Bulletin of Mathematical Biology 02/2014; 76(2). DOI:10.1007/s11538-013-9926-2 · 1.29 Impact Factor
  • Source
    [Show abstract] [Hide abstract]
    ABSTRACT: More than 200 mutations are associated with antiretroviral resistance to drugs belonging to six licensed antiretroviral classes. More than 50 reverse transcriptase mutations are associated with nucleoside reverse transcriptase inhibitor resistance including M184V, thymidine analog mutations, mutations associated with non-thymidine analog containing regimens, multi-nucleoside resistance mutations, and several recently identified accessory mutations. More than 40 reverse transcriptase mutations are associated with nonnucleoside reverse transcriptase inhibitor resistance including major primary and secondary mutations, non-polymorphic minor mutations, and polymorphic accessory mutations. More than 60 mutations are associated with protease inhibitor resistance including major protease, accessory protease, and protease cleavage site mutations. More than 30 integrase mutations are associated with the licensed integrase inhibitor raltegravir and the investigational inhibitor elvitegravir. More than 15 gp41 mutations are associated with the fusion inhibitor enfuvirtide. CCR5 inhibitor resistance results from mutations that promote gp120 binding to an inhibitor-bound CCR5 receptor or CXCR4 tropism; however, the genotypic correlates of these processes are not yet well characterized.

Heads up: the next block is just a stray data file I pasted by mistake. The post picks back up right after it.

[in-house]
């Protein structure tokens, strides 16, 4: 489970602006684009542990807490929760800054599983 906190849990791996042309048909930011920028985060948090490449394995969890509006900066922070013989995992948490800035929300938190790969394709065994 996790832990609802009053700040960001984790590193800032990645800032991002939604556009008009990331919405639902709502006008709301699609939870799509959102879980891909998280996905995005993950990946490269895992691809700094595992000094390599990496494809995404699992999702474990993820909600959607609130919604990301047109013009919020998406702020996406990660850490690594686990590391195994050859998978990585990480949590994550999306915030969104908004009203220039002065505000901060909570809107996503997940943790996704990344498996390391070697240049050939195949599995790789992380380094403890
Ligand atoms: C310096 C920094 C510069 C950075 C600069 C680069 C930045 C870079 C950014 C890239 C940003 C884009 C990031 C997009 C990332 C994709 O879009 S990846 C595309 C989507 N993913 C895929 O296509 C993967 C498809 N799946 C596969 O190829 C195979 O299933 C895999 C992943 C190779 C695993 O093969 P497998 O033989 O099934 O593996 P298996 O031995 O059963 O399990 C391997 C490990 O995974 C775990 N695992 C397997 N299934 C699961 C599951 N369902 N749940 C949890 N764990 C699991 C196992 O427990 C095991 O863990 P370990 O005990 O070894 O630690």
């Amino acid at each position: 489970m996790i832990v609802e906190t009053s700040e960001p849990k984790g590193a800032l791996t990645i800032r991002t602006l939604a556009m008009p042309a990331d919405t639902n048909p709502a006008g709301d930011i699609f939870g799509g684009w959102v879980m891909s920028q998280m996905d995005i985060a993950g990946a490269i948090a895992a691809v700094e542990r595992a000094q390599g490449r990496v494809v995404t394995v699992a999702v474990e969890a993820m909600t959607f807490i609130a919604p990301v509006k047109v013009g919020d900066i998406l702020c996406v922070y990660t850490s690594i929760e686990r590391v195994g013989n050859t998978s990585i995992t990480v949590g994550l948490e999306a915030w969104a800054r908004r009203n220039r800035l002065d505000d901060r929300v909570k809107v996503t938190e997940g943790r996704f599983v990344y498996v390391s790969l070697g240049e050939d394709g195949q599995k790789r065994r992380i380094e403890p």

AIDS reviews 10(2):67-84. · 4.02 Impact Factor
  • Source
    [Show abstract] [Hide abstract]
    ABSTRACT: We hypothesized that drug resistance mutations would impact clinical outcomes associated with HIV-1 infection. A matched case-control study of participants in AIDS Clinical Trials Group Longitudinal Linked Randomized Trials (ALLRT). Cases experienced an AIDS-defining event (ADE) or mortality, and controls did not. One hundred thirty-four cases were identified and matched to a total of 266 controls by age, sex, treatment regimen, and length of follow-up. Both cases and controls had HIV RNA levels of ≥ 500 copies/mL within 24 weeks of an event. Population-based genotyping at or near the time of the event was used to evaluate the impact of resistance mutations on incidence of ADE and/or death using conditional logistic regression models. One hundred four cases and 183 controls were analyzed. Median time to event was 99 weeks; 6 cases were deaths. At baseline, cases had lower CD4 (median 117 vs 235 cells/mm3; P < .0001) and higher HIV RNA levels (median 205,000 vs 57,000 copies/mL; P = .003). No significant differences in resistance were seen between cases and controls. In this rigorously designed case-control study, lower CD4 cell counts and higher virus loads, not antiretroviral drug resistance, were strongly associated with ADE and mortality.
    HIV Clinical Trials 03/2011; 12(2):79-88. DOI:10.1310/hct1202-79 · 2.14 Impact Factor